The Soundest Theory of Law C. L. Ten

Unless otherwise stated, all subsequent references to Dworkin are to this

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Unless otherwise stated, all subsequent references to Dworkin are to this

round a Constitution that is formulated in terms of vague general

principles which constantly call for judicial interpretation.

Judicial activism in striking down legislation, and in giving birth

to new legal rules, operates on a scale that exists in no other legal

system. Where else, for example, can a judge declare, as only

recently an American judge has declared, that the requirement

that dogs should have licences is unconstitutional?1

But the central thesis of legal positivism is the separation

thesis, namely, the thesis that law and morality are conceptually

distinct, although they may be connected in many other ways. It

is only this thesis that I want to rescue from Dworkin's attack. I

shall begin by briefly spelling out what is involved in the separation

thesis. I shall then argue that Dworkin has not said anything to

make us doubt the truth of the thesis. Finally, I shall consider

Dworkin's own theory, and discuss the extent to which it is

compatible with legal positivism, defined in terms of the separation

thesis. My aim in this last part is not so much to oppose Dworkin

as to try to understand more clearly the character of his theory

of law.
The separation thesis states that it is possible for there to be a

valid law which is grossly immoral. In other words, the criterion

of legal validity does not have to incorporate morally acceptable

standards. On the other hand, some of those who deny the

separation thesis argue that a particular rule, to be legally valid,

must satisfy moral requirements like those embodied in traditional

natural law theory. In separating law from morality, the legal

positivist also wishes to drive a wedge between the claim that a

law is valid, and the different claim that one has a morally sufficient

reason for obeying the law. Thus in the context of a legal system

like that of Nazi Germany, legal positivists will recognize certain

morally repugnant rules as rules of law, but argue that on moral

grounds one should not obey them. Some legal positivists, like

Bentham and Austin, subscribe to a utilitarian morality, and so

for them the question of whether a law is morally acceptable, and

the question of whether we should obey the law, are to be settled

in the light of utilitarian considerations. But there is no necessary

link between positivism and utilitarianism. A legal positivist can

I .Australian Broadcasting Commission, 'News', 31 May 1978.
even, at the level of normative ethics, accept traditional natural

law theory. The natural law doctrine, in so far as it is a legal

theory as distinguished from a moral theory, consists of two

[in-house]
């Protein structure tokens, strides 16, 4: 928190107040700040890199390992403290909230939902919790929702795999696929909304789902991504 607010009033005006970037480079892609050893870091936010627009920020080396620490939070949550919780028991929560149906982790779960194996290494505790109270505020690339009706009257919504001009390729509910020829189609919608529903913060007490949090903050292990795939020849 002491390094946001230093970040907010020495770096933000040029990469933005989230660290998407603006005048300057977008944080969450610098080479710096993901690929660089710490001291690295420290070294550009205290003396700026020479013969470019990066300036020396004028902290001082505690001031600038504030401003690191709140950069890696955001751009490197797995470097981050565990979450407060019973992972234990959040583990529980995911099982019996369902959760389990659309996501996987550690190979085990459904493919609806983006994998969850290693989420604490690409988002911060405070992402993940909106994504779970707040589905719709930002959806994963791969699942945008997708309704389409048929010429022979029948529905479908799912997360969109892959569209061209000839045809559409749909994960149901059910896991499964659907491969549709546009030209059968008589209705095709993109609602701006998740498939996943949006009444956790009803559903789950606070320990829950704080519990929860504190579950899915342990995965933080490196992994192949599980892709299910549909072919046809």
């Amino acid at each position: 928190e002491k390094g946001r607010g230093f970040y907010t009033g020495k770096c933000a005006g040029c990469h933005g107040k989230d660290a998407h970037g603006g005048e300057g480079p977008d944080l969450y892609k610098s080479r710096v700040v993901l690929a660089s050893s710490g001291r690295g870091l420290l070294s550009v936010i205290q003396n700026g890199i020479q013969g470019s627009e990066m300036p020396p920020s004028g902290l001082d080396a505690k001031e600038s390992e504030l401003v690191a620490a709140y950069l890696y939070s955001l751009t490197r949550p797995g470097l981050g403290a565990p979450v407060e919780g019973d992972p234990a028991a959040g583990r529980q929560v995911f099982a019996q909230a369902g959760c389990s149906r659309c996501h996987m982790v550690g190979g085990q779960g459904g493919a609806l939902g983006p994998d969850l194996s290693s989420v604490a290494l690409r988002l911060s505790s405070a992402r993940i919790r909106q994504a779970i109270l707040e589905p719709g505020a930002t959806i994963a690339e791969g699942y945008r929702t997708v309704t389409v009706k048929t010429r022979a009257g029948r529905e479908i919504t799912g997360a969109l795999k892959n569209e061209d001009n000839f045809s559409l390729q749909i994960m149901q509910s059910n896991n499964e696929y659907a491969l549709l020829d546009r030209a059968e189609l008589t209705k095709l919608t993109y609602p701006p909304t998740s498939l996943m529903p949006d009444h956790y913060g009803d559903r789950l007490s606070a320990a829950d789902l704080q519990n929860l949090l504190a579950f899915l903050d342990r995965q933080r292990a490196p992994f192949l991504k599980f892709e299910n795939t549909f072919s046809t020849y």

claims: (i) that there are objective principles of morality based on

human nature and discoverable by human reason; and (ii) that

all legally valid rules must not violate these objective moral

principles. It is only the second claim that is inconsistent with

positivism. Taken on its own, the first claim, which is the core of

the moral theory, can be reconciled with the separation thesis.

Historically legal positivists have rejected natural law as a moral

theory, but logically positivism ,and natural law moral theory

can go hand in unfamiliar hand.

Of course from the fact that law and morality are not necessarily

connected, it does not follow that in a particular legal system, the

criterion of legal validity cannot be a moral criterion. Thus it is

possible for a legal system to adopt the criterion that all its rules,

to be legally valid, must satisfy certain moral standards. Indeed

something like this standard enters into one of the criteria of

validity in the United States. There are certain constitutional

provisions which are clearly moral, and legislative enactments

and judicial decisions have to conform to them. But the existence of

such a legal system, with a clearly moral criterion of legal validity,

does not refute the separation thesis. The thesis merely claims

that the law of a society does not have to satisfy moral require-

ments, and not that it must not, or cannot, or does not in fact

satisfy such requirements.

Although the separation thesis concentrates on particular laws,

those who have rejected legal positivism have sometimes joined

issue with it at a different level. Thus Lon Fuller argues that a

system of rules as a whole must satisfy certain minimal moral

standards before it can properly be considered a legal system.l

So a legal system must embody certain moral values. There are

many ways in which this claim can be developed, and I shall not

explore them here. But legal positivists would wish to maintain

that a legal system of a morally evil kind can exist. It is not clear

whether Fuller would deny this. For his thesis that there is, what

he calls an 'internal morality of law' which all legal systems must

satisfy, may only involve the relatively unexciting view that

moral, as opposed to non-moral standards are a necessary part

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